With the goal of affordable hydrogen fuel for vehicles, our Washington State University team is developing a completely new refueling system. Instead of compressing hydrogen directly, as is common and expensive, we cool it to liquefaction. When this boils, it reaches a pressure suitable for refueling vehicles. This allows for the use of a much smaller compressor.
The crux of our station is our patent pending cooling system. Hydrogen gas is produced via electrolysis, steam methane reformer, or biomass extract. Then, instead of 10,000 psi, our compressor uses only 200 psi to force the gas through a nitrogen bath until it reaches 77K (-321°F). Vortex tubes and catalysts liquefy hydrogen for storage. There, it will naturally boil off to a pressure of over 700 bar (10,000 psi), ready for dispensing. Simple modifications would even allow for liquid hydrogen dispensing.
Our WSU H2 Refuel team makes use of a recycled shipping container to house all components, making the device easily movable and modular. To make high purity (>99.995%) hydrogen on site, our system only needs electricity along with water, methane, or biogas.
Our designs for a hydrogen liquefaction system revolve around two main components: our patent pending vortex tube technology and our patent pending cryogenic thermal compression dispensing; reducing the number of moving parts necessary for operation. The process starts with ultra high purity hydrogen (>99.995% hydrogen) created via hydrogen generator or steam methane reformer with a pressure output of about 200 psi. This hydrogen flows through a liquid nitrogen bath for pre-cooling to 77 K before entering the vortex tube where the cold end supplies hydrogen close to liquefaction temperature and the hot end is recirculated into the main system. The cold hydrogen flows through a catalyst bed heat exchanger, expands through a J-T Valve, and is stored as liquid in the designated storage tank. Once stored, the liquid hydrogen is allowed to boil, achieving the necessary pressure of 700 bar (10000 psi) for dispensing.This design eliminates the need to compress fuel to the dispensing pressure, as it occurs naturally during hydrogen boil off.
WSU H2 Refuel is utilizing patent protected vortex tube technology to produce super cooled hydrogen at record setting efficiencies. The following lists a few ways in which our system is superior over those already in progress:
- Hydrogen catalysing vortex tube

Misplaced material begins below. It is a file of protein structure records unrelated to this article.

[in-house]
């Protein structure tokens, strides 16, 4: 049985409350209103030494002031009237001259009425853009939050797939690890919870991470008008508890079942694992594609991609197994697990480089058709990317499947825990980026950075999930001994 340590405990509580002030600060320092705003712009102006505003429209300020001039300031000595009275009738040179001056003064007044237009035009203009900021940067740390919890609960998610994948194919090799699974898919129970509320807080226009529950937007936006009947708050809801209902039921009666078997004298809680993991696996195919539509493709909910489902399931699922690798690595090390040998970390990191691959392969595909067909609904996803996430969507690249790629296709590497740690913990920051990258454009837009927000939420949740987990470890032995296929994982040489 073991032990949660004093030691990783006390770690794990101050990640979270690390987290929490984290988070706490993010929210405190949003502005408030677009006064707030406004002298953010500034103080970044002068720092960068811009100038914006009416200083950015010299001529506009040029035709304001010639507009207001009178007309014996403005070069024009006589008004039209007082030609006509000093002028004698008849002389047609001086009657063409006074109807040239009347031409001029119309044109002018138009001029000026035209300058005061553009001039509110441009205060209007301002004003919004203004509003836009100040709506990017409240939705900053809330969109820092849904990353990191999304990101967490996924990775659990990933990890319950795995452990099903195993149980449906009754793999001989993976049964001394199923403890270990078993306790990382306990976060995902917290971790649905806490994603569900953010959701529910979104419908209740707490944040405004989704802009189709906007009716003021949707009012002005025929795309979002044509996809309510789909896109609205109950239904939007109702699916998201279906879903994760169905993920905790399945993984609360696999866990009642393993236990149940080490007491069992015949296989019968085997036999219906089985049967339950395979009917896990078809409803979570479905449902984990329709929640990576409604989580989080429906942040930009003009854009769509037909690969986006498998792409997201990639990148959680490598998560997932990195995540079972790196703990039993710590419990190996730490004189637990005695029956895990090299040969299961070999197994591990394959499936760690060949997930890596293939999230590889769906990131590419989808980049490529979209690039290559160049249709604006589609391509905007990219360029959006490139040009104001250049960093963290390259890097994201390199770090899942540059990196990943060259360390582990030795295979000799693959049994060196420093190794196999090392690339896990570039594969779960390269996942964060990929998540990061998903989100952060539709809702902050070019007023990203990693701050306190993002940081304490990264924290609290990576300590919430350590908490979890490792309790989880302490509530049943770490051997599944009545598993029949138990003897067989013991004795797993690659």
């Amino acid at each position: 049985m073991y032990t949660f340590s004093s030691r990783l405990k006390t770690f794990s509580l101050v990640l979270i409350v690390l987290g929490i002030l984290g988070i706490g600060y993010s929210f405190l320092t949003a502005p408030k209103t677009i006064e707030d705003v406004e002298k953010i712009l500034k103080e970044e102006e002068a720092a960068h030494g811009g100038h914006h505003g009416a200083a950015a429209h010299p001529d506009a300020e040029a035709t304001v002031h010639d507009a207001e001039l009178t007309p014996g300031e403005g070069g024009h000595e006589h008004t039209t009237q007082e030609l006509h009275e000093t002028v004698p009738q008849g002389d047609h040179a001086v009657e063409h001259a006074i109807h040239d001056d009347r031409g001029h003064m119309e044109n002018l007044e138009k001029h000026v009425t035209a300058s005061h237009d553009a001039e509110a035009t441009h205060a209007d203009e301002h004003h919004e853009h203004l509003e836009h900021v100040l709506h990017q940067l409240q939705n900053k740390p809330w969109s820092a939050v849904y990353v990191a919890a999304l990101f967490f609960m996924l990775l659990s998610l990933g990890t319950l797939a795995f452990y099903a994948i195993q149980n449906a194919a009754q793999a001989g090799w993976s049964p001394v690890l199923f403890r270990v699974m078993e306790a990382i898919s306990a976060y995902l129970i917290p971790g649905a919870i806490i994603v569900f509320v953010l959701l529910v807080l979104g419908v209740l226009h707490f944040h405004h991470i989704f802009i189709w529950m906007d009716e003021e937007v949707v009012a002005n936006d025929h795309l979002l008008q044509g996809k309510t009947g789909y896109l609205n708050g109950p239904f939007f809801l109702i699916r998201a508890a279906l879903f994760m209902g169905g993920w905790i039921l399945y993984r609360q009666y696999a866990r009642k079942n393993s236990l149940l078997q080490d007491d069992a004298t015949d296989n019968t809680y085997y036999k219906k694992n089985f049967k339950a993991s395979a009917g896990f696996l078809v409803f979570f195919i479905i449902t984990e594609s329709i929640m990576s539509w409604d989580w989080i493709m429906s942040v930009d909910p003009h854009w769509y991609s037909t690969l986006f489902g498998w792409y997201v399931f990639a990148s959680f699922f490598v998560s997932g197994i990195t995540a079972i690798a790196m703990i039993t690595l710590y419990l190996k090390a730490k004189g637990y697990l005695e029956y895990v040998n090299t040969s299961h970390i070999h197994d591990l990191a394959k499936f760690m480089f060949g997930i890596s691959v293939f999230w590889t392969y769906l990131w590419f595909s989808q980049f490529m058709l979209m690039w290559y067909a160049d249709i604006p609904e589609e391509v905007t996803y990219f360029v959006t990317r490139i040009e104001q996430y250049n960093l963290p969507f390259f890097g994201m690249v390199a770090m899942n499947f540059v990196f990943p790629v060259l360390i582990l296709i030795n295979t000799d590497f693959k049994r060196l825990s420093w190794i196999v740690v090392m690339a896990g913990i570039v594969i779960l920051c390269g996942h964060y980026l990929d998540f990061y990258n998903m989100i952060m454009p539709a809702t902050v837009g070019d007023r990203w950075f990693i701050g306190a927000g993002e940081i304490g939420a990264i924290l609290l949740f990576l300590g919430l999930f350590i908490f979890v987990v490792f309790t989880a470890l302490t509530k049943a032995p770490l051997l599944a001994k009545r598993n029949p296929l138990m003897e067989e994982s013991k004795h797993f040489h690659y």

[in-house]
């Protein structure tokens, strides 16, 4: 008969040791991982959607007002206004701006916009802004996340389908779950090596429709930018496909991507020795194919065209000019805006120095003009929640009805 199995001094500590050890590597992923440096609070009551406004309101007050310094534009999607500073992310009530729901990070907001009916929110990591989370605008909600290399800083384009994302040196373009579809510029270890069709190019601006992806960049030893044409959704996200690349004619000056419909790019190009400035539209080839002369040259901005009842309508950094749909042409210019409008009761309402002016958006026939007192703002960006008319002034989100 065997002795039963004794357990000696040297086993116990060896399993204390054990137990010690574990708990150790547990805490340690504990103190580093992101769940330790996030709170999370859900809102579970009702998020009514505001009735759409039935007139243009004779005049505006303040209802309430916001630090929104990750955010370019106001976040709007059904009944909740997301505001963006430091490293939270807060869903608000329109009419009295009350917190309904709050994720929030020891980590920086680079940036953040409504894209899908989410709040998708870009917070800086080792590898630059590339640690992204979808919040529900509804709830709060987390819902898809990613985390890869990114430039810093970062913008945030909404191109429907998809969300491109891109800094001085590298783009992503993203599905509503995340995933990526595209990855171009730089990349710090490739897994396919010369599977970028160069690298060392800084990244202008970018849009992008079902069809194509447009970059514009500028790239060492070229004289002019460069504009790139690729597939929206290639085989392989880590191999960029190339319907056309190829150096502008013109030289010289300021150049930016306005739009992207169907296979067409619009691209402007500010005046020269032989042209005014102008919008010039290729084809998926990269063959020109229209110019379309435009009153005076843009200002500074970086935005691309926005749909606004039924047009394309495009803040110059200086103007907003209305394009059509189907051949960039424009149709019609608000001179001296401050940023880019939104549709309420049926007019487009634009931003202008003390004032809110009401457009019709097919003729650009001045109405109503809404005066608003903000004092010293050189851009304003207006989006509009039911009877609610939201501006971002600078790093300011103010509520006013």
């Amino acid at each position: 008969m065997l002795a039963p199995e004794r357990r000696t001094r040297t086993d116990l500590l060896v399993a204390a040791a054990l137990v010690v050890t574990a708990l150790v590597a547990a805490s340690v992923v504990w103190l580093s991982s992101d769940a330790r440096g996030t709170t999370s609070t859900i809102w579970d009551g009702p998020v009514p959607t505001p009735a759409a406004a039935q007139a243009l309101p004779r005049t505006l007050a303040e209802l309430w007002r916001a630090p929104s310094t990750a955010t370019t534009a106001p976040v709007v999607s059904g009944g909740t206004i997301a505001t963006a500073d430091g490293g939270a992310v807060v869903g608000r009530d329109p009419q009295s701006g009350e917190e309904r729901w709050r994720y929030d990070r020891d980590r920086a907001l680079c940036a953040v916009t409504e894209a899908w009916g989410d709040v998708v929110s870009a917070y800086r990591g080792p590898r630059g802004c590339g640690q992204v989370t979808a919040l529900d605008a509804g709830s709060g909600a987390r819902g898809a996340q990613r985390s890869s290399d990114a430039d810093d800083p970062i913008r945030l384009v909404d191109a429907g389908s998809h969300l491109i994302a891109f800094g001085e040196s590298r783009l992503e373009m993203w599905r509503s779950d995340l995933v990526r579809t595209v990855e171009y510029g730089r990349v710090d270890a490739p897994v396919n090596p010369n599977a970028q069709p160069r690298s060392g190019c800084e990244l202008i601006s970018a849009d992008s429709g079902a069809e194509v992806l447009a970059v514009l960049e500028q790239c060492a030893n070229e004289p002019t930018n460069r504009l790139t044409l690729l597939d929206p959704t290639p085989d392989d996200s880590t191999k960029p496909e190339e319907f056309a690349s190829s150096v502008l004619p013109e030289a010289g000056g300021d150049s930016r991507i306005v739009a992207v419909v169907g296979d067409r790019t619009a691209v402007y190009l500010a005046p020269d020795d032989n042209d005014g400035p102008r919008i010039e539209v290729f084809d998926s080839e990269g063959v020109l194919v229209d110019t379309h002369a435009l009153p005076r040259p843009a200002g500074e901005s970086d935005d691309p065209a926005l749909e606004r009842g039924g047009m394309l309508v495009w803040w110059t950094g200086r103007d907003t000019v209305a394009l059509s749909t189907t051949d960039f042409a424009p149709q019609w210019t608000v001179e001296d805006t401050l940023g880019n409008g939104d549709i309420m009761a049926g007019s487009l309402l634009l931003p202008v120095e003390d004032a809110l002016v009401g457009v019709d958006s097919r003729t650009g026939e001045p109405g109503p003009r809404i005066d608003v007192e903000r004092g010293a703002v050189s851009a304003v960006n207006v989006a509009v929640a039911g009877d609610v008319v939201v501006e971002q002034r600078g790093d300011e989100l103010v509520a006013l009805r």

- First useage of a catalyst lined vortex tube use in hydrogen liquefaction
- Catalyst converts between two hydrogen energy states to improve overall liquefaction efficiency
- Movable dispensing unit
- Entire liquefaction process will be housed inside a shipping container for easy movement if necessary
- Modular unit for easy upgrades and repairs
- Biomass source
- Can extract hydrogen from excess biomass
- Carbon negative process
- On site production
- Dispensing unit attached to production system
- Reduced compressor requirements
- Most station compressors must operate at 10,000 psi, ours only needs 200 psi
- Smaller, simpler system reduces maintenance
We are participating in the 2016 H2-Refuel competition to create a hydrogen refueling station. The key competition requirements are as follows:
- Station must operate at 700 bar or higher
- Must dispense (fill up a tank) 50 times a day in 3 minutes or less per refuel
- Operate effectively 98% of the time
- Cost $5/kg or less to produce
- Cost the user no more than $8 per kg
In order for our system to be viable it must fit inside a 606 cubic foot shipping container that has the ability to be transported to any location. Inputted to our system will be natural gas, water or syngas. The basics of our system are as follows:
- Hydrogen from a source (either excess biomass or water) will be sent through a purification process to get it to an SAE appropriate 99.99% pure hydrogen.
- Next it will be sent through a series of heat exchangers and compressors to lower the temperature and raise the pressure.
- Once the hydrogen has been adequately cooled it will be sent through a liquid nitrogen chiller and a series of vortex tubes.
- The vortex tube is a complex system which separates hydrogen into low and high energy components. The high energy hydrogen will be re-chilled until it is at the low energy state.
- Once the low energy hydrogen leaves the vortex tube in a very cold gaseous state, it will go through another heat exchange process and an expansion valve to produce liquid hydrogen.
- Finally the liquid hydrogen will then be stored in a cryogenic tank, transferred to a dispensing tank and boiled to increase its pressure to 10,000psi before dispensing.
In order for hydrogen to be a viable fuel alternative, a re-fueling infrastructure will need to be implemented. The refueling system that Washington State University is working on can help fill that void in an economical and environmentally friendly way.
Interested in Supporting the Next Generation of Refueling?
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